How We Do School: A Guest Post from Cathy

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How we choose to educate our children can be as varied as what we each serve for dinner each night. For me and my family, we’ve chosen to homeschool, as has my friend Joy. On the other hand, my friend JessieLeigh has chosen the public school option. I have my reasons, and they each have theirs.

All of life is learning! And there’s so much we moms can learn from each other — even once our formal education has ceased.

This series is designed to show how different families approach schooling choice for their children. Today, Cathy from Chief Family Officer shares her story and how her family chose the public schooling option.

Photo Source: striatic

Cathy’s Story

— Describe your family (# of children, boys, girls, ages, grades)
I have two boys – the oldest starts kindergarten this fall, and the youngest is still in preschool.

— What state do you live in? California

— What’s your educational background?
I went to a mix of public and private schools growing up, and have a post-graduate degree. Same for my husband.

— What were “must haves” for your children’s education?
The single biggest key is safety. Parts of Los Angeles have serious gang problems, so I wanted to make sure that there were no gang issues whatsoever at my son’s school. High academic expectations were another priority, along with a larger size school. We crossed a lot of private schools off our list because they were too small. My husband and I decided that homeschooling wasn’t an option that we were comfortable with (and I would never have even considered it for a moment if not for all the bloggers I respect who do homeschool their children).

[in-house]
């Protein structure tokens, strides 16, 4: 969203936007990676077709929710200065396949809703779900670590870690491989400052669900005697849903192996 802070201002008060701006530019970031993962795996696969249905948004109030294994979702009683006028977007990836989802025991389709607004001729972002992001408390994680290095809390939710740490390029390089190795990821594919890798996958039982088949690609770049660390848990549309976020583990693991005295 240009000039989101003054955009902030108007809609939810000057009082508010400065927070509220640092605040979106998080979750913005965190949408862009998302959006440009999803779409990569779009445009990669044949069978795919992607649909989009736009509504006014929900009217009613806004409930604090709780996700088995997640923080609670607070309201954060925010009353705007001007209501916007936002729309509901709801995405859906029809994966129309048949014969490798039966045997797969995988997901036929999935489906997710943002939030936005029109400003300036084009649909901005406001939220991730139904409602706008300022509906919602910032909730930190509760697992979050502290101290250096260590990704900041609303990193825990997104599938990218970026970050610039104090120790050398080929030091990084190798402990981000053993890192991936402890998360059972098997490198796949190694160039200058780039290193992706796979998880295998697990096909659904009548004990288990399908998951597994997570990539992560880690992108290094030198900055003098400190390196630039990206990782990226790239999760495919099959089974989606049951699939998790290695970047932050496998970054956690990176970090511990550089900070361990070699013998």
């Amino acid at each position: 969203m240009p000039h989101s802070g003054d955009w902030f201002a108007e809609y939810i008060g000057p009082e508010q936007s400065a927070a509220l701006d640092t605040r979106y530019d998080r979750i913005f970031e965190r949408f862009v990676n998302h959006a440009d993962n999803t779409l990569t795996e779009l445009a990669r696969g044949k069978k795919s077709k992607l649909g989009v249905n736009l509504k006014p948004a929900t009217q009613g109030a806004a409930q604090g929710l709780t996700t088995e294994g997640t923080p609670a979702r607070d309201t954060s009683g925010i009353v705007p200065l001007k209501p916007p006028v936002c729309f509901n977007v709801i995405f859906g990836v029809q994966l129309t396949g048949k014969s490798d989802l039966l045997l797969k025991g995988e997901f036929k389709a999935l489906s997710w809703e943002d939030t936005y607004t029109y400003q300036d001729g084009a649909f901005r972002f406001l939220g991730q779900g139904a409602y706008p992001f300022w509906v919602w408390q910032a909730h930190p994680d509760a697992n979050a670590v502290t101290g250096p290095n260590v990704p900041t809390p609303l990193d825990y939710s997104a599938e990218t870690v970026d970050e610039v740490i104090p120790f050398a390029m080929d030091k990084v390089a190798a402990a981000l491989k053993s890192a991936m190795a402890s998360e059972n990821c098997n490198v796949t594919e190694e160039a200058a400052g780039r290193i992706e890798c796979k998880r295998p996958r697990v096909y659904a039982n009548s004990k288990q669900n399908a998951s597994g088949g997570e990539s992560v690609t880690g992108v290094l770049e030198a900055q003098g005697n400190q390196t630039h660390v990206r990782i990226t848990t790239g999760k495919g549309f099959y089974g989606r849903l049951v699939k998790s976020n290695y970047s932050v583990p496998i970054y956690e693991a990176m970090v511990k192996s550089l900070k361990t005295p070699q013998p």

— How did you research your decision?
I started researching schools three years ago, when my son was just two years old. I already knew the names of the big (read: most expensive) private schools that were within reasonable driving distance of our home. I studied their web sites and especially their tuition rates, because our decision was going to be based largely on economics. I asked everyone I knew about other private schools, and researched them as well. I went to open houses, talked to my son’s pediatrician, and gathered information from every source I could think of.